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Paul Wellman

SBIFF 2016: Movies for Breakfast

An Ode to Early-Morning Film Viewing


There is an intoxicating mental dissonance that sets in when you hit the movies before 8 a.m. Everything around you, from your bedhead reflection in the mirror and the traffic-free streets to the empty parking lots and the slowly brightening sky, suggests that the day has only just begun. But then there is your destination: the movie theater, a place we typically reserve for the end of the day or, on a rare occasion, a mid-afternoon treat. But that, my friends, is the magic of the Film Festival ​— ​it forces you to put movie watching front and center and just plain do things differently for a few days every winter.

I first got turned on to the wonders of early-morning movie-going during a SBIFF nearly 10 years ago. Despite having a press pass that allowed me special access, I had grown frustrated by the crush of crowds. My previous survival maneuver ​— ​the late-night screenings ​— ​had become panic attack inducing and fights over “saved seats” had started breaking out during screenings that, just a year prior, had been virtual ghost towns. Such is the shadow of emerging popularity. And so, armed with a strong cup of coffee and a strong desire for elbow room, I set my alarm one fateful night in the midst of a drunken bedtime grog that one can only get at an SBIFF after-party and their damned open bars. A few hours later, the sky colored gore by the bright red hues of dawn, I was up and getting ready for the movies. Already, my world had been changed.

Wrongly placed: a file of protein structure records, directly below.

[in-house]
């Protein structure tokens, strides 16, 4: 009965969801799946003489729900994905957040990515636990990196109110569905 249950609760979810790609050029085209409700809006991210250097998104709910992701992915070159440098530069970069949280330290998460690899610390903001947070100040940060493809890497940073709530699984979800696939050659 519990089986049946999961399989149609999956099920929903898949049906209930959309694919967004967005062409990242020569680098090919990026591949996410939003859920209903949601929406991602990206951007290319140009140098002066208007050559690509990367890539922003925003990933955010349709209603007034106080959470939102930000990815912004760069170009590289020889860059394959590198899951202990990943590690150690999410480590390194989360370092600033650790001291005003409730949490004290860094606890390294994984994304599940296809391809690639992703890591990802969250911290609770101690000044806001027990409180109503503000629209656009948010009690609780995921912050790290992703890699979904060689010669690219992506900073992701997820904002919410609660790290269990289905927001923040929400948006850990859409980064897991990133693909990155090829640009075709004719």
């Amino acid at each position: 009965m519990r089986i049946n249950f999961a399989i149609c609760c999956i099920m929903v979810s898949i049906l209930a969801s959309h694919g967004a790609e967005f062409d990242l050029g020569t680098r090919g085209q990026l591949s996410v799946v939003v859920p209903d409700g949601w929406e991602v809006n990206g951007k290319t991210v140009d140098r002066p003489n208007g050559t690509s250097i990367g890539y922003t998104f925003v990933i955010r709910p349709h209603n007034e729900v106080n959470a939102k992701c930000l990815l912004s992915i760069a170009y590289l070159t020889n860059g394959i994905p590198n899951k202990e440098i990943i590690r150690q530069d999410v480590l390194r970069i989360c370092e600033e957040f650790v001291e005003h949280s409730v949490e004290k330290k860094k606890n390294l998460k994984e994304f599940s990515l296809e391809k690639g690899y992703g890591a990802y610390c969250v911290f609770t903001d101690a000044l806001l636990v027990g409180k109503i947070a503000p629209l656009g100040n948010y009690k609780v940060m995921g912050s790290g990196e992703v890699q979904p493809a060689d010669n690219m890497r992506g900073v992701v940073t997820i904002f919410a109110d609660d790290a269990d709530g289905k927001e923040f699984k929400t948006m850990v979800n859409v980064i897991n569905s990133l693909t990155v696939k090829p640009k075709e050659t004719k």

What I found on my fateful first visit to the so-called “Breakfast Club” of the Film Festival was everything I had been longing for in my SBIFF experience: shorter lines, happier people, the high-quality cinema, and an introduction to the film by the man himself, Roger Durling. It turns out the Durls has a sweet spot for the breakfast crowd, and since he seems not to sleep during the festival, he often makes a point of attending the morning’s first films and doing the emcee duties himself. And, as any Film Fest veteran will tell you, when the Durls is introducing your film, you know you have chosen wisely. That day proved no exception; the film was excellent, and I was officially hooked. Movies for breakfast became my new Film Fest mantra almost immediately.

Walking out of a powerful film with your entire day still in front of you is a most exceptional feeling, and, well, you can’t watch movies all day if you don’t start in the morning.



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